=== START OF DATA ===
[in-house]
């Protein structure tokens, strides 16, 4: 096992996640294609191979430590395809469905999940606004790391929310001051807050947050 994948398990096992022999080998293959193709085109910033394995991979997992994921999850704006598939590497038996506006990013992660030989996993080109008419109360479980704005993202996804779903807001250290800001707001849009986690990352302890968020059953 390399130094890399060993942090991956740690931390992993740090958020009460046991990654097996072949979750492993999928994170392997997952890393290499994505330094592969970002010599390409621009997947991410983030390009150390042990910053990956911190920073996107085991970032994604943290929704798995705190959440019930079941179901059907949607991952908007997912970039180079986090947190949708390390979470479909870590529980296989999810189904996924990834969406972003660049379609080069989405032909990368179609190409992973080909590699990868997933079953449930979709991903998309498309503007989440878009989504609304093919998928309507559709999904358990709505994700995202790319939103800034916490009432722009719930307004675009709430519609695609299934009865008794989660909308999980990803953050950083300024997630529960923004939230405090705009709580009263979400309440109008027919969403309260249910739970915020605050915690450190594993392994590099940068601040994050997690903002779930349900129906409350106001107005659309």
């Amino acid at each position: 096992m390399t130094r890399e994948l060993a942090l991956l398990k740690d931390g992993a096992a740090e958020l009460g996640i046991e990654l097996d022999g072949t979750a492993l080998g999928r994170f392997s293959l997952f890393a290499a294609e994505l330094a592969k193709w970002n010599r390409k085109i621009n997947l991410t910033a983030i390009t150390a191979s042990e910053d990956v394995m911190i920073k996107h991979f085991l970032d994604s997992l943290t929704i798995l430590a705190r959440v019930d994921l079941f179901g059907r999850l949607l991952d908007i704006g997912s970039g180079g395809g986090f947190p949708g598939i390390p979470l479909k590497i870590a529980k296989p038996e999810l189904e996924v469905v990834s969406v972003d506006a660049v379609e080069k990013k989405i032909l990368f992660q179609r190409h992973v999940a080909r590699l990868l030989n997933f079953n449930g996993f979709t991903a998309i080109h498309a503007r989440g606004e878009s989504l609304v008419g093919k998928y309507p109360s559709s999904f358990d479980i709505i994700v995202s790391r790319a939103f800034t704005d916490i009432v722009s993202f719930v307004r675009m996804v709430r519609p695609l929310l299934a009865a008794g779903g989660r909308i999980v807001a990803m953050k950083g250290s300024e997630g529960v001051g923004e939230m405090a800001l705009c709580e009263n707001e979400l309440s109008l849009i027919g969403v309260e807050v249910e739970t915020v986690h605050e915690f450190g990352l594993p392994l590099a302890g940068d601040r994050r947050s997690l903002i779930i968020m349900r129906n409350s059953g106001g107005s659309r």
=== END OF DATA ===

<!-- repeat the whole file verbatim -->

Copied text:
[in-house]
């Protein structure tokens, strides 16, 4: 096992996640294609191979430590395809469905999940606004790391929310001051807050947050 994948398990096992022999080998293959193709085109910033394995991979997992994921999850704006598939590497038996506006990013992660030989996993080109008419109360479980704005993202996804779903807001250290800001707001849009986690990352302890968020059953 390399130094890399060993942090991956740690931390992993740090958020009460046991990654097996072949979750492993999928994170392997997952890393290499994505330094592969970002010599390409621009997947991410983030390009150390042990910053990956911190920073996107085991970032994604943290929704798995705190959440019930079941179901059907949607991952908007997912970039180079986090947190949708390390979470479909870590529980296989999810189904996924990834969406972003660049379609080069989405032909990368179609190409992973080909590699990868997933079953449930979709991903998309498309503007989440878009989504609304093919998928309507559709999904358990709505994700995202790319939103800034916490009432722009719930307004675009709430519609695609299934009865008794989660909308999980990803953050950083300024997630529960923004939230405090705009709580009263979400309440109008027919969403309260249910739970915020605050915690450190594993392994590099940068601040994050997690903002779930349900129906409350106001107005659309």
């Amino acid at each position: 096992m390399t130094r890399e994948l060993a942090l991956l398990k740690d931390g992993a096992a740090e958020l009460g996640i046991e990654l097996d022999g072949t979750a492993l080998g999928r994170f392997s293959l997952f890393a290499a294609e994505l330094a592969k193709w970002n010599r390409k085109i621009n997947l991410t910033a983030i390009t150390a191979s042990e910053d990956v394995m911190i920073k996107h991979f085991l970032d994604s997992l943290t929704i798995l430590a705190r959440v019930d994921l079941f179901g059907r999850l949607l991952d908007i704006g997912s970039g180079g395809g986090f947190p949708g598939i390390p979470l479909k590497i870590a529980k296989p038996e999810l189904e996924v469905v990834s969406v972003d506006a660049v379609e080069k990013k989405i032909l990368f992660q179609r190409h992973v999940a080909r590699l990868l030989n997933f079953n449930g996993f979709t991903a998309i080109h498309a503007r989440g606004e878009s989504l609304v008419g093919k998928y309507p109360s559709s999904f358990d479980i709505i994700v995202s790391r790319a939103f800034t704005d916490i009432v722009s993202f719930v307004r675009m996804v709430r519609p695609l929310l299934a009865a008794g779903g989660r909308i999980v807001a990803m953050k950083g250290s300024e997630g529960v001051g923004e939230m405090a800001l705009c709580e009263n707001e979400l309440s109008l849009i027919g969403v309260e807050v249910e739970t915020v986690h605050e915690f450190g990352l594993p392994l590099a302890g940068d601040r994050r947050s997690l903002i779930i968020m349900r129906n409350s059953g106001g107005s659309r």